The Leasburg Diversion Dam is a structure completed in 1907 on the Rio Grande in New Mexico, United States. It diverts water from the Rio Grande into the 13.7 miles long Leasburg Canal, which carries irrigation water into the upper Mesilla Valley, north of Las Cruces, New Mexico. The town of Leasburg, now Radium Springs, grew up around Fort Selden, 18 miles north of Las Cruces. A diversion dam was built for irrigation purposes built of poles and interwoven with twigs and stones for ballast; the Rio Grande Project was authorized on 2 December 1905. The U. S. Reclamation Service designed a 600 feet long concrete weir to replace the old dam. Work began in November 1906. Leasburg Diversion Dam was the first dam completed on the Rio Grande Project by the United States Bureau of Reclamation. By 1908, the Rio Grande was being diverted into the Leasburg Canal to irrigate 31,600 acres of land in the upper Mesilla Valley. Nine miles south of the dam, the 502 feet long, steel truss Picacho Flume carried canal water over the Rio Grande.

In 1919 the crest of Leasburg Dam was raised 1.25 feet. Citations Sources

Shanghai People's Commune

The Shanghai People's Commune was established in January 1967 during the January Storm known as the January Revolution, of China's Cultural Revolution. The Commune was modelled on the Paris Commune, it lasted less than a month. As the Cultural Revolution gained momentum in 1966, it became evident that Chairman Mao Zedong and his Maoist followers in Beijing had underestimated the ability of local party organizations to resist the attacks from Red Guards. By the end of 1966 many regional party groupings had survived by paying lip service to Maoist teachings while countering the attacks of local Maoists. To break the stalemate which had begun to form, Maoist leaders called for the "seizure of power by proletarian revolutionaries", a concept mentioned in the Sixteen Articles. Shanghai was chosen as the first place. Shanghai's experience of the Cultural Revolution had begun in the summer of 1966 with the formation of Red Guard groups proclaiming their loyalty to Chairman Mao; the movement became factionalized, but rapidly developed radical tendencies, with attacks on the authority of the city's mayor and physical attacks on government buildings.

By the autumn of the same year, the spirit of rebellion had spread from the city's schools to the factories, there soon followed the creation of many different worker-based groups. In November, several of these groups proceeded to form an alliance led by Wang Hongwen. By this point, the Cultural Revolution in Shanghai was proceeding at a rapid pace. On 8 November, the Worker's Headquarters presented a list of demands to the Shanghai Municipal Party Committee demanding the replacement of the old "bureaucracy" with new organs that had widespread support; these demands were refused, but two days a large number of workers seized a train to Beijing, with the intention of presenting their demands to Mao. The train was intercepted at Anting. Nearly half of the workers remained on board, refusing to return to Shanghai, turning the situation into a three-day siege; the response from the Maoist leaders in Beijing was one of caution. Their first response was to send a telegram stating the seriousness of disobeying Party instructions, but before the order could be implemented a second message from the leadership was conveyed by Zhang Chunqiao to Anting, he proceeded to grant the Worker's Headquarters legal status and cede to them all of their demands.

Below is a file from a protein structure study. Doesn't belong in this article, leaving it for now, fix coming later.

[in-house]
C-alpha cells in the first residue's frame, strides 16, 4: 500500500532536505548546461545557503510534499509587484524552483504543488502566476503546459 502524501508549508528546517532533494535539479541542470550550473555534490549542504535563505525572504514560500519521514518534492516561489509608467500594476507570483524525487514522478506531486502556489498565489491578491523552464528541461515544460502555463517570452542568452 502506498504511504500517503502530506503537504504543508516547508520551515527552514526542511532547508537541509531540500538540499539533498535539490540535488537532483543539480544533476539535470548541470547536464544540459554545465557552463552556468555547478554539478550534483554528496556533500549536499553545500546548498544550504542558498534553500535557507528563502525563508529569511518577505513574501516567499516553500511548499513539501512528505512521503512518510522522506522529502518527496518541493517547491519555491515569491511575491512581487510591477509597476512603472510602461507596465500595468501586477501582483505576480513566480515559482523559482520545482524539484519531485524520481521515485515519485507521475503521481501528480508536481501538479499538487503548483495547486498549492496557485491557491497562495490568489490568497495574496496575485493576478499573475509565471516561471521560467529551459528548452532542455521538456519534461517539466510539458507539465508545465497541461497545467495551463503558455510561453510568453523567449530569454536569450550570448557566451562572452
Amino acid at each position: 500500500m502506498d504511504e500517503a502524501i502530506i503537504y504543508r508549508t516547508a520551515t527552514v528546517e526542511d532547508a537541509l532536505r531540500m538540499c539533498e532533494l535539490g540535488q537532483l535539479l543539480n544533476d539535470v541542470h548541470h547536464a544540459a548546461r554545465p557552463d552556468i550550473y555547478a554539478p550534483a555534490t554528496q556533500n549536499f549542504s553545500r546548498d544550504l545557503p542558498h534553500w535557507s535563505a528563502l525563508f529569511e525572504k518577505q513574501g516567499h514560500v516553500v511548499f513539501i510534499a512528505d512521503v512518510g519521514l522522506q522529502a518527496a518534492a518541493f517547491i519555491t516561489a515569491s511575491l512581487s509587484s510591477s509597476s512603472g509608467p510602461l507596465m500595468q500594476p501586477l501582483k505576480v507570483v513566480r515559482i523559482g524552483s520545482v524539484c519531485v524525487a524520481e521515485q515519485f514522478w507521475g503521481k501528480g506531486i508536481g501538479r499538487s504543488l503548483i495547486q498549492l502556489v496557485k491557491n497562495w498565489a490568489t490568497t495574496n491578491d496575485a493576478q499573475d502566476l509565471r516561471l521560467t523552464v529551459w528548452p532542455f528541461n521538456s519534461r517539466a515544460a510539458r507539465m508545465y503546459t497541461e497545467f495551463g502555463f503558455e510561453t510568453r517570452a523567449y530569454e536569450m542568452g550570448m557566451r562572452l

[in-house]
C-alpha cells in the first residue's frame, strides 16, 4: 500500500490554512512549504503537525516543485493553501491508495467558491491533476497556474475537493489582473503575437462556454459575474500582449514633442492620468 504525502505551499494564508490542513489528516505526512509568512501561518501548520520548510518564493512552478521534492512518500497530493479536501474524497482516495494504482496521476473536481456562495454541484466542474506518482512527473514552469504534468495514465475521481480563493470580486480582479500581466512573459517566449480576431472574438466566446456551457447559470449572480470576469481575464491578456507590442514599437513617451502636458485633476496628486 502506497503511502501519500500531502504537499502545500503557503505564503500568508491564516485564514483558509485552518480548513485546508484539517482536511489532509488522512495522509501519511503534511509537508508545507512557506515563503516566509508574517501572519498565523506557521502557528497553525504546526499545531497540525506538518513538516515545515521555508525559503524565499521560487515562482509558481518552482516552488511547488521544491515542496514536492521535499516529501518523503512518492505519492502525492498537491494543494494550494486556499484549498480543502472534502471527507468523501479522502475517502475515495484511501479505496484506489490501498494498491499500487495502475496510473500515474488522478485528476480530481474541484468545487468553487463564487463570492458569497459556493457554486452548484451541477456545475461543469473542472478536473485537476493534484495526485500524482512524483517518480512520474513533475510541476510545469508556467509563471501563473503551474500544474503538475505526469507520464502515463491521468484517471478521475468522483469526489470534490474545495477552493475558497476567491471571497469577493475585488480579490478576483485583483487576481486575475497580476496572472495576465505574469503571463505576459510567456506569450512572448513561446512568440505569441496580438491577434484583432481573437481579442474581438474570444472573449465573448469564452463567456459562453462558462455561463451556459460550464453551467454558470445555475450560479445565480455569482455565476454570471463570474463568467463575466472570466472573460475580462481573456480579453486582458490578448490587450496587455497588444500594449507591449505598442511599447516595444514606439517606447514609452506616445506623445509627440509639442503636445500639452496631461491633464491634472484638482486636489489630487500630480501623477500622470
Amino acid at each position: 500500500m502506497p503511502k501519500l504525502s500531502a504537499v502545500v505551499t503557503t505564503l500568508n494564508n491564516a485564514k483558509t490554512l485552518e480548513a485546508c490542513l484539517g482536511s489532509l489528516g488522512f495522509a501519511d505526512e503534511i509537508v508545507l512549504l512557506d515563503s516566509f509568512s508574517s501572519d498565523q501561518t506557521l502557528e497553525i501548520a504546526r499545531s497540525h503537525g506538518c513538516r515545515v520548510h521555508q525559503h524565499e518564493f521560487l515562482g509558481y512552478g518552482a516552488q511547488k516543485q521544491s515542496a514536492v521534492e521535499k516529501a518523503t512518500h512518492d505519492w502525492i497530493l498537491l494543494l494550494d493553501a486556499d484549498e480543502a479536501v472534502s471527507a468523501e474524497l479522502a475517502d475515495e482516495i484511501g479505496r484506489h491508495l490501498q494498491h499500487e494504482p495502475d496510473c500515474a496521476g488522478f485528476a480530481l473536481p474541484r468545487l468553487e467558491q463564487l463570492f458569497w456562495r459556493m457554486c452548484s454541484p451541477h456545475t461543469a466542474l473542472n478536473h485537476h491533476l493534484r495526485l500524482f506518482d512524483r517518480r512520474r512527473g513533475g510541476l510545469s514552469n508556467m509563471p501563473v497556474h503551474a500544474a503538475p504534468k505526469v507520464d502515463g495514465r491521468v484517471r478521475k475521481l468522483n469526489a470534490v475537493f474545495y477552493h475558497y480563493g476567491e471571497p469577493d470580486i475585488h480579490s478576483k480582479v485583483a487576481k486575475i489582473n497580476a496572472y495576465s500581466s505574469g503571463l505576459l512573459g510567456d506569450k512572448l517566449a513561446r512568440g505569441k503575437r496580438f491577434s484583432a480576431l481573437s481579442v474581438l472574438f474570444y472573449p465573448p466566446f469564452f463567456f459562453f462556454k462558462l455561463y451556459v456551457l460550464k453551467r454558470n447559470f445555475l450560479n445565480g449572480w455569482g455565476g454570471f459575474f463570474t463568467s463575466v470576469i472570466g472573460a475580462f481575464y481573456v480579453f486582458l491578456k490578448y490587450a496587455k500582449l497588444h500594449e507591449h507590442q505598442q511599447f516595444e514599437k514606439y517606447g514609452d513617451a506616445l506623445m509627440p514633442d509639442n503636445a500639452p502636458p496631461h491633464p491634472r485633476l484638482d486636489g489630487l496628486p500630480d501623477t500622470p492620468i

The event signaled the exhaustion of the established apparatus' last political capital. It was in this situation that the attempt to seize power would be conducted in early January 1967. On 5 January 1967, a dozen groups allied with the Worker's Headquarters grouping published a "Message to all the People of Shanghai" in the city's main newspaper, calling for unity in the workers' movement; the next day over one million people gathered in the city's main square to see a televised mass meeting, in which the city's officials were denounced and removed from their positions. This marked the fall of the old established apparatus; the now leaderless old apparatus was taken over by Zhang Chunqiao who came again to Shanghai with his colleague Yao Wenyuan to restore order. The pair proceeded to strike a deal with Wang Hongwen to guarantee the support of the Worker's Headquarters and, with the support of the People's Liberation Army, order had been restored to Shanghai by the end of January. However, the unity that had existed early in January was not to last.

While the Scarlet Guards proceeded to pledge their support to the new leadership, the more radical groups involved in the January revolution moved into a position of opposition, fearing that the new apparatus was of little difference to the old bureaucracy. By the end of January and the beginning of February, these groups had taken up arms again, the factional fighting that had dominated the previous year was resumed. To secure the support of all the major groups, Zhang promised the introduction of a model based on the Paris Commune, a measure that gained popular approval. On 5 February 1967, the Shanghai Commune was formally proclaimed with Zhang Chunqiao as the head of the new organisation, but the movement was to be short-lived and marred with difficulty. Although the Shanghai Commune was based on Paris Commune model with a "self government of producers", the Shanghai equivalent varied in several meaningful ways. Zhang Chunqiao and Yao Wenyuan derived their authority from Peking and Mao Zedong rather than the proletariat of Shanghai, leading to the questioning of the legitimacy of their leadership.

Zhang's political opponents in Shanghai were soon excluded from the leadership of the Commune, driving several groups to establish a rival'New Shanghai People's Commune' immediately after the first one's formation. Meanwhile, in Peking, the concept of'revolutionary committees' had attracted Mao as the best organ of local government to replace the old apparatus with; as a result, in an audience with Zhang Chunqiao and Yao Wenyuan in mid-February, Mao suggested the transformation of the Shanghai Commune into a revolutionary committee. On 24 February, in a televised speech to the people of Shanghai, Zhang announced the now non-existence of the S